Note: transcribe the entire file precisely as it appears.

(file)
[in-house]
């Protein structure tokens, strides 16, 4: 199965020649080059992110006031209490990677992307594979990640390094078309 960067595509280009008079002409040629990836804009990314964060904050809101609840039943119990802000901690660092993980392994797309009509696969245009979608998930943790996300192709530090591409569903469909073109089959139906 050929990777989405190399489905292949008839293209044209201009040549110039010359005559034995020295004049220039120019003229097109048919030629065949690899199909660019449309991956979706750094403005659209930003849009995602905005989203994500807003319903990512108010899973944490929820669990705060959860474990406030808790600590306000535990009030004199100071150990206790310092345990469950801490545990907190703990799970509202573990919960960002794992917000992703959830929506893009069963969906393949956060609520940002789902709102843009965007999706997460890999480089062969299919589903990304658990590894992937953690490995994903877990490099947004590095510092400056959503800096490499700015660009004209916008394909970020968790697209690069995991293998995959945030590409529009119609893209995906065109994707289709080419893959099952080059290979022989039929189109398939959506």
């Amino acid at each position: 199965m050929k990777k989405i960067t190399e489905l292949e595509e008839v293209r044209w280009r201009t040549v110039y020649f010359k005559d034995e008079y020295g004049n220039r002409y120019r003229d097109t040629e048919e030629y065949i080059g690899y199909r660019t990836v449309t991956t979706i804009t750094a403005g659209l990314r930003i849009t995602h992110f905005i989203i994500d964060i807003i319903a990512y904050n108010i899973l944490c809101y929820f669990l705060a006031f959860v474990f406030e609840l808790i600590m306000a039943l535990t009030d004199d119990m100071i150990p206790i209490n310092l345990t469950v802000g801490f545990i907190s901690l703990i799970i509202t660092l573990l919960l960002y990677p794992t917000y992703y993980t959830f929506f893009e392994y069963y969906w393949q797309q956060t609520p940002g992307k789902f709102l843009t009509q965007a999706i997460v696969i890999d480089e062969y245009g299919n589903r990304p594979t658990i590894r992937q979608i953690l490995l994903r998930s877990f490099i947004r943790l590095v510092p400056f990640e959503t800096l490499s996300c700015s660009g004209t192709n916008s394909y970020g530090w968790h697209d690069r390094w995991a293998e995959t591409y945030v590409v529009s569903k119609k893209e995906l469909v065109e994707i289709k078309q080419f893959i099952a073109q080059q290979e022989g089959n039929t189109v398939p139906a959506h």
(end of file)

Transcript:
[in-house]
């Protein structure tokens, strides 16, 4: 199965020649080059992110006031209490990677992307594979990640390094078309 960067595509280009008079002409040629990836804009990314964060904050809101609840039943119990802000901690660092993980392994797309009509696969245009979608998930943790996300192709530090591409569903469909073109089959139906 050929990777989405190399489905292949008839293209044209201009040549110039010359005559034995020295004049220039120019003229097109048919030629065949690899199909660019449309991956979706750094403005659209930003849009995602905005989203994500807003319903990512108010899973944490929820669990705060959860474990406030808790600590306000535990009030004199100071150990206790310092345990469950801490545990907190703990799970509202573990919960960002794992917000992703959830929506893009069963969906393949956060609520940002789902709102843009965007999706997460890999480089062969299919589903990304658990590894992937953690490995994903877990490099947004590095510092400056959503800096490499700015660009004209916008394909970020968790697209690069995991293998995959945030590409529009119609893209995906065109994707289709080419893959099952080059290979022989039929189109398939959506």
């Amino acid at each position: 199965m050929k990777k989405i960067t190399e489905l292949e595509e008839v293209r044209w280009r201009t040549v110039y020649f010359k005559d034995e008079y020295g004049n220039r002409y120019r003229d097109t040629e048919e030629y065949i080059g690899y199909r660019t990836v449309t991956t979706i804009t750094a403005g659209l990314r930003i849009t995602h992110f905005i989203i994500d964060i807003i319903a990512y904050n108010i899973l944490c809101y929820f669990l705060a006031f959860v474990f406030e609840l808790i600590m306000a039943l535990t009030d004199d119990m100071i150990p206790i209490n310092l345990t469950v802000g801490f545990i907190s901690l703990i799970i509202t660092l573990l919960l960002y990677p794992t917000y992703y993980t959830f929506f893009e392994y069963y969906w393949q797309q956060t609520p940002g992307k789902f709102l843009t009509q965007a999706i997460v696969i890999d480089e062969y245009g299919n589903r990304p594979t658990i590894r992937q979608i953690l490995l994903r998930s877990f490099i947004r943790l590095v510092p400056f990640e959503t800096l490499s996300c700015s660009g004209t192709n916008s394909y970020g530090w968790h697209d690069r390094w995991a293998e995959t591409y945030v590409v529009s569903k119609k893209e995906l469909v065109e994707i289709k078309q080419f893959i099952a073109q080059q290979e022989g089959n039929t189109v398939p139906a959506h």